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Last Updated: Saturday, 17 January, 2004, 00:17 GMT
'Itchometer' for eczema patients
The device could help children with eczema
Scottish scientists have developed an "itchometer" - a device to measure how often children itch while asleep.

They say the device, which is worn around the arm like a watch, can help children with skin problems.

According to the scientists at the University of Edinburgh, children with eczema and other conditions scratch differently while asleep.

Writing in the Journal of the American Academy of Dermatology, they said the device would help doctors monitor this.

Lost sleep

Professor Jonathan Rees's team had already tested the "itchometer" out on 21 children. Of these, 14 had eczema and seven did not.

Using the device , the researchers discovered that the children with eczema had on average 46 minutes less sleep than those without the condition.

Nocturnal scratching and restlessness are more complex than we first thought
Professor Jonathan Rees
In addition, they were at least twice as restless during the night.

The "itchometer" - a type of accelerometer - measures movement. The data can be obtained by plugging the watch-like device into a computer.

Professor Rees said the study showed that the device could be useful.

"Itching is a major symptom of skin disease and remains poorly studied.

"Our research shows that nocturnal scratching and restlessness are more complex than we first thought, with many movements that potentially damage the skin not conforming to typical scratch movements.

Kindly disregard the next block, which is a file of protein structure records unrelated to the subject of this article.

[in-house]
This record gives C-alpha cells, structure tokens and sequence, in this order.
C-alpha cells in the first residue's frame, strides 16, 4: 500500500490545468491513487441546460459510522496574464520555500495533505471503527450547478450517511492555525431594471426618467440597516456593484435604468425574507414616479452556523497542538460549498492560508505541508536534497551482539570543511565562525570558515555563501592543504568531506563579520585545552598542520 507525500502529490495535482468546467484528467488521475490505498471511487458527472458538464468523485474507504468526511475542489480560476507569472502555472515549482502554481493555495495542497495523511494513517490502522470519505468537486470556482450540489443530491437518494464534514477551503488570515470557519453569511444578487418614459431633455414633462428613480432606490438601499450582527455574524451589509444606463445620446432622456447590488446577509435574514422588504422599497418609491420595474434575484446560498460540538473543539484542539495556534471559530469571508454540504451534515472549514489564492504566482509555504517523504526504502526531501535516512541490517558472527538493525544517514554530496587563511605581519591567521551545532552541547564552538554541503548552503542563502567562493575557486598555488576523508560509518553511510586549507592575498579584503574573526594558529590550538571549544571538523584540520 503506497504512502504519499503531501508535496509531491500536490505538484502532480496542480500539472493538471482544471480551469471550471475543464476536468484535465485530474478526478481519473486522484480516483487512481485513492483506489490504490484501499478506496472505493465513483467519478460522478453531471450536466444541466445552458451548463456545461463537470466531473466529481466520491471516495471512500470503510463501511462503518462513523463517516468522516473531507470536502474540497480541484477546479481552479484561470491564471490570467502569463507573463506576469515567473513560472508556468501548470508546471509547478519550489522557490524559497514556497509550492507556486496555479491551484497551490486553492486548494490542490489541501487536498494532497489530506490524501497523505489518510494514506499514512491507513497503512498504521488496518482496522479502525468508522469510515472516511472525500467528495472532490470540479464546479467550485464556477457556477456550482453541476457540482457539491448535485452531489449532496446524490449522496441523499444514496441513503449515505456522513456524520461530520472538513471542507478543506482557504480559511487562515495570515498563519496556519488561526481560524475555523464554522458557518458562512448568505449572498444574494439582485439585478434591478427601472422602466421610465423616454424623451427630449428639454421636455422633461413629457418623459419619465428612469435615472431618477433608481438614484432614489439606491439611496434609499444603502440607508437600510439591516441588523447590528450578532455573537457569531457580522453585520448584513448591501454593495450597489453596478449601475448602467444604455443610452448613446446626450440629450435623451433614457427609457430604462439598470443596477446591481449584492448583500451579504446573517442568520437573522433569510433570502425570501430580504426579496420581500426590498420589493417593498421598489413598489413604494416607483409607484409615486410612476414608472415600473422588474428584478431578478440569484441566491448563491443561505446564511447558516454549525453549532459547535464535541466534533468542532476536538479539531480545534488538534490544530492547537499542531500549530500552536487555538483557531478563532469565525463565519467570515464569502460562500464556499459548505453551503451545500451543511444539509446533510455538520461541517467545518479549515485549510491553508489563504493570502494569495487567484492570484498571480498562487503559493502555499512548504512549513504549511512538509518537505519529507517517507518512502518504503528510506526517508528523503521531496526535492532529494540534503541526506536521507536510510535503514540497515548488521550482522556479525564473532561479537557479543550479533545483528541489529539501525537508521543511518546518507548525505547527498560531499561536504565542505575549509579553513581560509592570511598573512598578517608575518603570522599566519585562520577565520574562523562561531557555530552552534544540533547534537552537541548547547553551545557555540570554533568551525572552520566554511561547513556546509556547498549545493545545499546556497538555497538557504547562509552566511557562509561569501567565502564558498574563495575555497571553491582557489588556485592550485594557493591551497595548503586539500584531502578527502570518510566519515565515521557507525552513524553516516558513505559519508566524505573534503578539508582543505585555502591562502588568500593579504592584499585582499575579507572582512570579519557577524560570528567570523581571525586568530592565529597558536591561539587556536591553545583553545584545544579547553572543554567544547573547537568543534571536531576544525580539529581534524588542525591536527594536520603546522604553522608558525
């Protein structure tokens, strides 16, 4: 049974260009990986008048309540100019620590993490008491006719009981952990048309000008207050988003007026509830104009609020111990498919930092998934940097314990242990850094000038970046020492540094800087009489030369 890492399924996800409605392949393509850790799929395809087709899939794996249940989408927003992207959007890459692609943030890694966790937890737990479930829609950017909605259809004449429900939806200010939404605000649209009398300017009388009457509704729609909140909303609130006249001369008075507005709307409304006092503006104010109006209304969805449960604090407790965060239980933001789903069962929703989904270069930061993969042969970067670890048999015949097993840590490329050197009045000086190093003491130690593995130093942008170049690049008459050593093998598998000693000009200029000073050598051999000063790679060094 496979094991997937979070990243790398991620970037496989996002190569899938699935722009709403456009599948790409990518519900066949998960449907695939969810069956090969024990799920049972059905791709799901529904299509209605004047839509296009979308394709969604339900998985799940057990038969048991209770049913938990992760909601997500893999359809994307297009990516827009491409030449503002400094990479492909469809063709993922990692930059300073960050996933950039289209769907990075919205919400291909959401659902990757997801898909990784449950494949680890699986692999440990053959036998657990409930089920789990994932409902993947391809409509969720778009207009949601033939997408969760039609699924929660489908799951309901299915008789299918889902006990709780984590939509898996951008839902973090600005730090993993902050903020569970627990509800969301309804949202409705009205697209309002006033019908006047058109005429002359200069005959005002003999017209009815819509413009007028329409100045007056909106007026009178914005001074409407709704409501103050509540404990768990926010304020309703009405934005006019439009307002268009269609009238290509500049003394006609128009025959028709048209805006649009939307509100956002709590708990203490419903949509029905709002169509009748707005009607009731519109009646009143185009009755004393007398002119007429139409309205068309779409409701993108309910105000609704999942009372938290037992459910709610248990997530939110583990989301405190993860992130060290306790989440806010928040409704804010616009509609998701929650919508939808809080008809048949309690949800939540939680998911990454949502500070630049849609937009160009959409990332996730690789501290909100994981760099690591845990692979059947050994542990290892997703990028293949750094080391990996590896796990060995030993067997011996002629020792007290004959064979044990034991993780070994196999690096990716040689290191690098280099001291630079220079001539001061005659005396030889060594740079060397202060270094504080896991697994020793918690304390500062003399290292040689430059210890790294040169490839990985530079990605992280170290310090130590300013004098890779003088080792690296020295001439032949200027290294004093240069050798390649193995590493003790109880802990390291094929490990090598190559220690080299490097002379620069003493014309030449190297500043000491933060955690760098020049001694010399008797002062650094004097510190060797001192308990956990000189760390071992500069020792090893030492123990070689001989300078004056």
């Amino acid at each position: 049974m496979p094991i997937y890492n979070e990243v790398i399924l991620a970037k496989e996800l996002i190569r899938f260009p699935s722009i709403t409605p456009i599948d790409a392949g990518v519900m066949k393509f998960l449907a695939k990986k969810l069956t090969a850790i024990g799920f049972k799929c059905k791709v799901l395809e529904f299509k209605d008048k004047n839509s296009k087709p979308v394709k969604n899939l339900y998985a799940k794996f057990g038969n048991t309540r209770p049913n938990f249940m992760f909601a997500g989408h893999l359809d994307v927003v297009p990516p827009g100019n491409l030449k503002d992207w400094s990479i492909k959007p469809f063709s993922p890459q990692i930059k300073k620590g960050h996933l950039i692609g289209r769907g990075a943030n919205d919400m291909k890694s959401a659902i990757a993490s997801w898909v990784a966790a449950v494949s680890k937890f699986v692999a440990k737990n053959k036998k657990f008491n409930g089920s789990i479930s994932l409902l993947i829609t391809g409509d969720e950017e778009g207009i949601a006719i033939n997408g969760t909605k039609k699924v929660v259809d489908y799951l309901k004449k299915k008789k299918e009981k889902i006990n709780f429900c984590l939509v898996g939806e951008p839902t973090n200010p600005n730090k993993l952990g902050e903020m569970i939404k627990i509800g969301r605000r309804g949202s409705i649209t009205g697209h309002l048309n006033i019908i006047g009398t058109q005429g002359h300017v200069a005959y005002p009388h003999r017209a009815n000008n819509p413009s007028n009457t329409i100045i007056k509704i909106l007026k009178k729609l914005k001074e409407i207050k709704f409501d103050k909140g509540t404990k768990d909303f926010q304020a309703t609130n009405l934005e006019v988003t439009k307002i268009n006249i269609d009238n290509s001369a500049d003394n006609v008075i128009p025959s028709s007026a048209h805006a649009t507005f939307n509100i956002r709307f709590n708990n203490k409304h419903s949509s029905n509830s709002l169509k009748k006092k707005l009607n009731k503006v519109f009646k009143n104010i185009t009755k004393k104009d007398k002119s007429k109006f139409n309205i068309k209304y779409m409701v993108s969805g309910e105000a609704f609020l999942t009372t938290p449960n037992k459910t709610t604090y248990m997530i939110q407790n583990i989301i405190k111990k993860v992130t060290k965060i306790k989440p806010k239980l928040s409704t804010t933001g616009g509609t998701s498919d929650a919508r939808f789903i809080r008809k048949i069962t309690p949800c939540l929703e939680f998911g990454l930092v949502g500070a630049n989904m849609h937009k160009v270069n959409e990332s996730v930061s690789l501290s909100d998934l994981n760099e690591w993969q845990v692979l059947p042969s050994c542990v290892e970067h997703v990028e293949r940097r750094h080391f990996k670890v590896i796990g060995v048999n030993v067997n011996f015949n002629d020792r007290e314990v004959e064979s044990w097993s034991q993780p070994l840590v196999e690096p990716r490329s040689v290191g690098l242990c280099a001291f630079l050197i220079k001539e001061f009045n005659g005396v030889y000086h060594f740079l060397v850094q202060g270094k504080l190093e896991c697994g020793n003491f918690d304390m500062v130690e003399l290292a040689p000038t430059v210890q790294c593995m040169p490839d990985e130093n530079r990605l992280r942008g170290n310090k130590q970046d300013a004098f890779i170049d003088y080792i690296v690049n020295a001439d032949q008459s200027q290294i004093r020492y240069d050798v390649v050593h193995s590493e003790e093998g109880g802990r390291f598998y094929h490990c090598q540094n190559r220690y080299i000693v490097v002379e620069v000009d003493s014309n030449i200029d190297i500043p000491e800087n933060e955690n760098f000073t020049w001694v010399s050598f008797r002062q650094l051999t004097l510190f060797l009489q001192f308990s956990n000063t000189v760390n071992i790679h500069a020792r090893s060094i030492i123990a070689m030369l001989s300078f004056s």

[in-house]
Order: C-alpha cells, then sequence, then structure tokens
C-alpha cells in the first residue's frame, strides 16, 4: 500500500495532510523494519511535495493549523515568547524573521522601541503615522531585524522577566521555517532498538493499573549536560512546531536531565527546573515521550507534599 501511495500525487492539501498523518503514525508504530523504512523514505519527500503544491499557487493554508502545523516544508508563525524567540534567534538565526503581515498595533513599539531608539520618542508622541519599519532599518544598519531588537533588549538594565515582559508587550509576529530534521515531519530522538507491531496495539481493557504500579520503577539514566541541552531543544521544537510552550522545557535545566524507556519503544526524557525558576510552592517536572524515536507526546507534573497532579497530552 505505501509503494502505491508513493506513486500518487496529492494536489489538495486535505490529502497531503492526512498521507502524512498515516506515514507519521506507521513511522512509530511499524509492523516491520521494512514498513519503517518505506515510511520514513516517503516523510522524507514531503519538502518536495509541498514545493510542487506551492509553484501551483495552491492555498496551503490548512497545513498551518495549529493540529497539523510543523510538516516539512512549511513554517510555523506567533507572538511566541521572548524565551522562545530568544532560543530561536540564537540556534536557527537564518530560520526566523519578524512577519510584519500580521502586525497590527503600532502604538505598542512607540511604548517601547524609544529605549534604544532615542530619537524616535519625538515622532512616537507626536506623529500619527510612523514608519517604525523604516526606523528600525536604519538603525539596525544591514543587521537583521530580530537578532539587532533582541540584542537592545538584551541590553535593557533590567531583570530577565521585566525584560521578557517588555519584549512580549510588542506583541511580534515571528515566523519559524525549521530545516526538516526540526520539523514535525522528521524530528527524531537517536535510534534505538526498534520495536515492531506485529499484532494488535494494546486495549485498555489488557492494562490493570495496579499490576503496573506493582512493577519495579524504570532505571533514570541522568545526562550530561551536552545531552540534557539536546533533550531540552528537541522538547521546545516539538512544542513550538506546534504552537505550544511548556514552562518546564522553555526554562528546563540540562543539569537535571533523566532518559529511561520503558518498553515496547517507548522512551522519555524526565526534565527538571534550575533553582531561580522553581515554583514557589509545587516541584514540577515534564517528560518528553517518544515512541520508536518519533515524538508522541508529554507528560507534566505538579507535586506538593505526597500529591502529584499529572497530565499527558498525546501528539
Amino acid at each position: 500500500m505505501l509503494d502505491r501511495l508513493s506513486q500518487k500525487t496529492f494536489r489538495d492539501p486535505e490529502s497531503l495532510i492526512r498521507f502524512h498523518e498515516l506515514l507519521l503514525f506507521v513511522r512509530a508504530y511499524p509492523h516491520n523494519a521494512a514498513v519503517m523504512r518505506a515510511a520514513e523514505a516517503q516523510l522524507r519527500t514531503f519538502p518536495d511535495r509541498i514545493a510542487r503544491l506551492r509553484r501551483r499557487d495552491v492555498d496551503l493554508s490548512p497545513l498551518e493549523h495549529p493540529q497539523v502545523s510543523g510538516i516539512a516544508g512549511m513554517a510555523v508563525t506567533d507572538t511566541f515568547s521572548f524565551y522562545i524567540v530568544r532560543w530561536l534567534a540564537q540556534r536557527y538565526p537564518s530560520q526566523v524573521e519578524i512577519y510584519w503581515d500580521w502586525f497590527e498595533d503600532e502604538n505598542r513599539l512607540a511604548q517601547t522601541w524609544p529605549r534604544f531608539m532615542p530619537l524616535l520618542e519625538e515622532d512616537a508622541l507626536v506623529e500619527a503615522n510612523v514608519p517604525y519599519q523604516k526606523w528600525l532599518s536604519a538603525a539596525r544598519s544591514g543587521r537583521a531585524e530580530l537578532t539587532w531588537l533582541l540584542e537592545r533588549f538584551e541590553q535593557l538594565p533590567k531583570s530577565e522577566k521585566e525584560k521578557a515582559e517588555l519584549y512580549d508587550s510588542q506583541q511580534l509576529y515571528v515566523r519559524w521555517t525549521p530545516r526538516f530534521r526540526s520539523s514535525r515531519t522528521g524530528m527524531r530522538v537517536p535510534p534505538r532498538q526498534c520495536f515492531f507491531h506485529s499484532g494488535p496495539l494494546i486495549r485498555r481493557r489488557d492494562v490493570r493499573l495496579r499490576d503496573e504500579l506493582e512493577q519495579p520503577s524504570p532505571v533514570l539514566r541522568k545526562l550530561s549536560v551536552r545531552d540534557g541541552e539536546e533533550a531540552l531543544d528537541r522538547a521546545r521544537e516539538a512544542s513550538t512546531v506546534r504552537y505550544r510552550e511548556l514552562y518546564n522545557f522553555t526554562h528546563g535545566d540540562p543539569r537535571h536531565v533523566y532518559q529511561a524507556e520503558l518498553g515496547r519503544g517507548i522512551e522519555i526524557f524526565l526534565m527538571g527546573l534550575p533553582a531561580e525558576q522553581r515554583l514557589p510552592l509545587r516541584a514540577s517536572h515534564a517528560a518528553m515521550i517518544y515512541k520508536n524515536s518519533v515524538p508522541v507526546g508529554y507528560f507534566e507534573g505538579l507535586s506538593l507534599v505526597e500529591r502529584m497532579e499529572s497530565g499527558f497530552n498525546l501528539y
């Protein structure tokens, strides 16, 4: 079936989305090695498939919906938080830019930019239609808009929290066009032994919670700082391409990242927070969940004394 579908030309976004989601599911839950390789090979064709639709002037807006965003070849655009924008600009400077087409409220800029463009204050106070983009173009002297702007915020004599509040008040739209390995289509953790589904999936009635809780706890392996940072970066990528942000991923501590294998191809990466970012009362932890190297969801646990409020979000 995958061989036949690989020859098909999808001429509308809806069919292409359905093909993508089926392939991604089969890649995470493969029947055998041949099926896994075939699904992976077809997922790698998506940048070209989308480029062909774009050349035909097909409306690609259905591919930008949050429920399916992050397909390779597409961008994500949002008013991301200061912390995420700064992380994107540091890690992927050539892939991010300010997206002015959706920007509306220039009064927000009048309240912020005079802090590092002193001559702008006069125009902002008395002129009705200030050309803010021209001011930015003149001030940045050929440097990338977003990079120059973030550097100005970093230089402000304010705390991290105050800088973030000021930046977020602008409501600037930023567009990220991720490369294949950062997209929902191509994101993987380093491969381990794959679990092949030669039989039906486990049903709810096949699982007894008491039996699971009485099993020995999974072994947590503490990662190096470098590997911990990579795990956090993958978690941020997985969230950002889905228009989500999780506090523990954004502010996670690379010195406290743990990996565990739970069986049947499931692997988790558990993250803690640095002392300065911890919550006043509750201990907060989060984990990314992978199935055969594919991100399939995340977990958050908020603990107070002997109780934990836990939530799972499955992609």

"Accelerometers provide a useful and practical way of assessing scratching at night in the patient's own home and could be used as an objective measure of disease activity, both in clinical trials and in everyday clinical practice."

Matthew Patey, director of the British Skin Foundation which gave money towards the project, said the device would help many people.

"With over 30% of children presenting with paediatric eczema before the age of four and young sufferers and their families having to endure endless sleepless nights, we welcome the introduction of this device for monitoring itch.

"We hope that further studies like Professor Rees's may help lead to a greater understanding of paediatric eczema, alleviate the suffering of so many and pave the wave to an eventual cure for this terrible condition."

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